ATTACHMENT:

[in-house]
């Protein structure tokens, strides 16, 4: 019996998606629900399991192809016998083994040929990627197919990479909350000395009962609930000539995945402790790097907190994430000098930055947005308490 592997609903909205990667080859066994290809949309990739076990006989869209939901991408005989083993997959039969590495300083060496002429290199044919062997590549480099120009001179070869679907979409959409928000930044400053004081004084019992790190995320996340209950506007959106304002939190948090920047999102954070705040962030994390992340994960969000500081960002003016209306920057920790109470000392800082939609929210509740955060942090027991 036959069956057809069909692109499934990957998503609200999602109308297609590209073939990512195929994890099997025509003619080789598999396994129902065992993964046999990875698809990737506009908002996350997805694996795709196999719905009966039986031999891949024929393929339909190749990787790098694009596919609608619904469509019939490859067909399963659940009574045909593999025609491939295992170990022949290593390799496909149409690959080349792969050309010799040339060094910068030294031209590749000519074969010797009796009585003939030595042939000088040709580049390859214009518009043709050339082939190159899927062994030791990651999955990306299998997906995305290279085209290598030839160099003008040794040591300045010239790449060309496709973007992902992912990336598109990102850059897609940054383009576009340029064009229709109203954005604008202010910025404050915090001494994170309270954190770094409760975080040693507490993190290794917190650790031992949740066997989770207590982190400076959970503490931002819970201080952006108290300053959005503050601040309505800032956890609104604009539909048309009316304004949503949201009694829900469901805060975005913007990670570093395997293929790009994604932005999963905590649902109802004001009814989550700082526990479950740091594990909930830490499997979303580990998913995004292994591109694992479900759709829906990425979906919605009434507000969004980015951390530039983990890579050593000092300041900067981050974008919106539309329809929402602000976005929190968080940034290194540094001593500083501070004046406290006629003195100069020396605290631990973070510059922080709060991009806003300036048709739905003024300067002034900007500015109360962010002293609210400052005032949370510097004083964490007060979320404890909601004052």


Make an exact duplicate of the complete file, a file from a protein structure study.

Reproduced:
[in-house]
């Protein structure tokens, strides 16, 4: 019996998606629900399991192809016998083994040929990627197919990479909350000395009962609930000539995945402790790097907190994430000098930055947005308490 592997609903909205990667080859066994290809949309990739076990006989869209939901991408005989083993997959039969590495300083060496002429290199044919062997590549480099120009001179070869679907979409959409928000930044400053004081004084019992790190995320996340209950506007959106304002939190948090920047999102954070705040962030994390992340994960969000500081960002003016209306920057920790109470000392800082939609929210509740955060942090027991 036959069956057809069909692109499934990957998503609200999602109308297609590209073939990512195929994890099997025509003619080789598999396994129902065992993964046999990875698809990737506009908002996350997805694996795709196999719905009966039986031999891949024929393929339909190749990787790098694009596919609608619904469509019939490859067909399963659940009574045909593999025609491939295992170990022949290593390799496909149409690959080349792969050309010799040339060094910068030294031209590749000519074969010797009796009585003939030595042939000088040709580049390859214009518009043709050339082939190159899927062994030791990651999955990306299998997906995305290279085209290598030839160099003008040794040591300045010239790449060309496709973007992902992912990336598109990102850059897609940054383009576009340029064009229709109203954005604008202010910025404050915090001494994170309270954190770094409760975080040693507490993190290794917190650790031992949740066997989770207590982190400076959970503490931002819970201080952006108290300053959005503050601040309505800032956890609104604009539909048309009316304004949503949201009694829900469901805060975005913007990670570093395997293929790009994604932005999963905590649902109802004001009814989550700082526990479950740091594990909930830490499997979303580990998913995004292994591109694992479900759709829906990425979906919605009434507000969004980015951390530039983990890579050593000092300041900067981050974008919106539309329809929402602000976005929190968080940034290194540094001593500083501070004046406290006629003195100069020396605290631990973070510059922080709060991009806003300036048709739905003024300067002034900007500015109360962010002293609210400052005032949370510097004083964490007060979320404890909601004052």